Polar Aurora Canister Filter Unboxed, Tested and Reviewed 2024

The Polar Aurora looks, on paper, like a reasonably priced staged canister filter.

With great customer feedback and reviews online, I wanted to get my hands on one and run it through some tests to see how it stands up to daily use and similar filters.

In this review, I’ll break down how I tested this filter, my experience using it daily, what maintenance is like, and how it stands up to other canister filters in this category.

TLDR: Polar Aurora Review Overview

I think this Polar Aurora 265 is a sturdy and economical alternative to more expensive brands, like Fluval.

I really like that this filter comes with a built-in UV sterilizer. This can help keep your tank healthier because the UV light can kill bacteria, viruses and even microalgae floating in the water column.

I do wish that this filter came with better mechanical filtration, but it’s easy to add on some of your own reusable sponges. 

Priming this filter was a challenge and maintenance wasn’t terrible, but could have been easier.

Overall, I think this filter is a great choice for those who want to try using a canister filter, but don’t want to commit to the big bucks that you’ll need to fork out for other canisters.

Polar Aurora External Canister Filter
Polar Aurora External Canister Filter

    Last update on 2024-05-23 / Commissions Earned / Images from Amazon Product Advertising API

    How I Tested The Polar Aurora Canister Filter

    I wanted to know what it’s really like to use this filter, so I installed it on a 70 gallon (265 liter) horse trough where I’m raising a school of comet goldfish in my barn. 

    Doesn’t everyone have goldfish in their barn? Just me?

    Well, at least I’m not boring.

    Polar aurora canister filter testing

    Moving on, I ran the filter for several weeks so I could get a feel for what the real user experience is like.

    Goldfish are notorious for producing tons of waste that can really wreak havoc on filters. These guys are eating and pooping machines. So, they’re one of the best fish to use when you’re testing filters.

    If the filter can handle a bunch of goldfish, it can handle anything!

    While I was testing this filter, I was looking specifically at these criteria:

    • Installation – it is difficult to get the filter installed?
    • Priming – how hard is it to get the filter primed the first time and after maintenance?
    • Performance – how good a job does this filter do trapping solid wastes? Does it maintain good water clarity? Does it help maintain healthy water parameters?
    • Maintenance how difficult is it to break down and clean this filter for routine maintenance?
    • Noise – how much noise does this filter emit?

    Unboxing The Polar Aurora

    Polar Aurora canister filter unboxed

    There are quite a few components to unpack:

    • Canister
    • Media baskets
    • Filter media:
      • Thin white polishing pads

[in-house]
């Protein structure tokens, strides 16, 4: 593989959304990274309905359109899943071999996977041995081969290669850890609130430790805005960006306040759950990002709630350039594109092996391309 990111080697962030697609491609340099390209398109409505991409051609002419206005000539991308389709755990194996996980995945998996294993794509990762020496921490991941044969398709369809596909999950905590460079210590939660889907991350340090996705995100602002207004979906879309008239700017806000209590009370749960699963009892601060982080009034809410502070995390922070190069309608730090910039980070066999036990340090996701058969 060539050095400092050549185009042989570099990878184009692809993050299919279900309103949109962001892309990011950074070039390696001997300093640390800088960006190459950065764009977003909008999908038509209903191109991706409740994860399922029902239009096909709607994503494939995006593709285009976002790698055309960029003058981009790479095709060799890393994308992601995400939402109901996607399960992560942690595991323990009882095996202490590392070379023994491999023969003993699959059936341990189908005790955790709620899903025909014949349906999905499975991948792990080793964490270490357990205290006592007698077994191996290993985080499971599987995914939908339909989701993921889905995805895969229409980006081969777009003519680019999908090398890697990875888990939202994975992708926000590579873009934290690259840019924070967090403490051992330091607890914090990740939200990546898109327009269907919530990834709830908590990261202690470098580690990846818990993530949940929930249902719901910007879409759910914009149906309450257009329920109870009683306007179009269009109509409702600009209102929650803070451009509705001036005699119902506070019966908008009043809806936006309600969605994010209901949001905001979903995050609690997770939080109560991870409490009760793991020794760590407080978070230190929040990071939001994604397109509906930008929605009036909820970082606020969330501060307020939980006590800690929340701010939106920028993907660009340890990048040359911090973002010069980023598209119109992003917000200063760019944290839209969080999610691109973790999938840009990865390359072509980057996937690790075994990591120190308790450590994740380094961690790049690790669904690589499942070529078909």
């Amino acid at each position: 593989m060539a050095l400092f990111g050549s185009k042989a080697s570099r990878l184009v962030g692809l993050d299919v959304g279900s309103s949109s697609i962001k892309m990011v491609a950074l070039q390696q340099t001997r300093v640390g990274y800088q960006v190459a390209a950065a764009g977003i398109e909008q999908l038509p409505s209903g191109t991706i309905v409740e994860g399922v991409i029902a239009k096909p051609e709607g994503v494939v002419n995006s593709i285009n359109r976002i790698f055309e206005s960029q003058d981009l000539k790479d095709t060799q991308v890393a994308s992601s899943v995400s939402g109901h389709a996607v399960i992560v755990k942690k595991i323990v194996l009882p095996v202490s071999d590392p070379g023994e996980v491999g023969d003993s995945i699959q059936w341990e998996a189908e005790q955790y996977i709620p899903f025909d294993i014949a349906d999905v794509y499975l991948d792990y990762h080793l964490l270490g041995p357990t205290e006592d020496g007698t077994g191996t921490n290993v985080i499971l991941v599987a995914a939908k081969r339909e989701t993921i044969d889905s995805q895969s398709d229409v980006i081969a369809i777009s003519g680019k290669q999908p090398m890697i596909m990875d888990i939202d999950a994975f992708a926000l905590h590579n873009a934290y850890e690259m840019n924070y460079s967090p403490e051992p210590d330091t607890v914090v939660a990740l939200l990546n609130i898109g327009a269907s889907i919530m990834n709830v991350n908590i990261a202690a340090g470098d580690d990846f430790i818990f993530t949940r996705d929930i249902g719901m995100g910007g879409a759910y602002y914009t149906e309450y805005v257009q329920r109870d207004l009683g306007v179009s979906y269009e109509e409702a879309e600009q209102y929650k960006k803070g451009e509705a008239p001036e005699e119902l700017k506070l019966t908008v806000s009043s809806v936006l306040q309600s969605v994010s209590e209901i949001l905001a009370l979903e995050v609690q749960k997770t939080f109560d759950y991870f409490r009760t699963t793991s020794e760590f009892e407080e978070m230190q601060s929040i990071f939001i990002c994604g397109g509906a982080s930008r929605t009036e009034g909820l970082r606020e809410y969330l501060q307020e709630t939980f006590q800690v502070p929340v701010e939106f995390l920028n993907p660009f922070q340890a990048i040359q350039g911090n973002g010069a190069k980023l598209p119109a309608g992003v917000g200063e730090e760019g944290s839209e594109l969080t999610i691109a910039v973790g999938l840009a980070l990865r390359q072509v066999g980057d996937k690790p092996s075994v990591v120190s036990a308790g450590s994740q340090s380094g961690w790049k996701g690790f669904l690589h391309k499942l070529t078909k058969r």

• Bio balls
      • Ceramic noodles
      • Activated carbon
    • Glass tube (part of UV sterilizer)
    • UV bulb
    • Hoses
    • Spray bar
    • Intake tube
    • Instructional manual

    So, let’s take a look at the criteria I set out earlier.


    Installing this filter really wasn’t bad, but there were some difficulties.

    Instructions for this filter leave A LOT to be desired. They’re enough to mostly get you going, but I definitely had to go through some trial and error to get things to fit together properly.

    The manual includes step by step drawings, and some poorly translated instructions, but the pictures are really tiny. Really, really tiny. Even with some serious cheater reading glasses it was very hard to figure out what the pictures were telling me to do. 

    Like most canister filters, the inside of the body of the filter is divided up by several stacking media baskets. 

    You get a nice sized bag of ceramic noodles with this filter. I was really happy with this since this is my biomedia of choice. 

    It also comes with plastic bio balls. These spheres are cut through with deep ridges that beneficial bacteria can colonize, which helps to detoxify fish waste.  

    I really like the curved intake and outflow tubes that come with this filter. I played around with them on several of my tanks and was able to get them installed on both rimmed and rimless tanks with no problem. 


    My single biggest gripe with this filter was trying to get it primed. I have never struggled so much to get a filter primed as I did with this one.

    There is a large button on top of the motorhead that you push repeatedly to purge air out of the system and get a siphon going that will get water flowing down into the canister.

    Priming the Polar aurora canister filter

    The instructions don’t tell you to fill the canister with water before trying to prime it, but I found that I could not get the filter to start pulling water through the hoses until after I filled the canister and replaced the motorhead.

    Once I did that, water filled the hoses very quickly. The filter then started up no problem when I plugged it in, and purged the rest of the air out of the system on its own. 

    Priming after maintenance is thankfully very easy with this filter. When you go to break the filter down, you just need to lift the lever on the quick connect valve to stop the water flowing. The hoses will stay filled with water.

    So, when you reconnect everything and open up the valve, water will automatically start flowing into the canister. Once you stop hearing the water flow down into the body of the filter, you just plug it back in, and it should start right up.


    GPH: 265

    One thing I didn’t like about this filter is that it doesn’t come with enough mechanical filter media, in my opinion. You only get three thin water polishing pads. Compared to the huge sponges you get with a Fluval filter, this is pretty darn skimpy on the part of the manufacturer.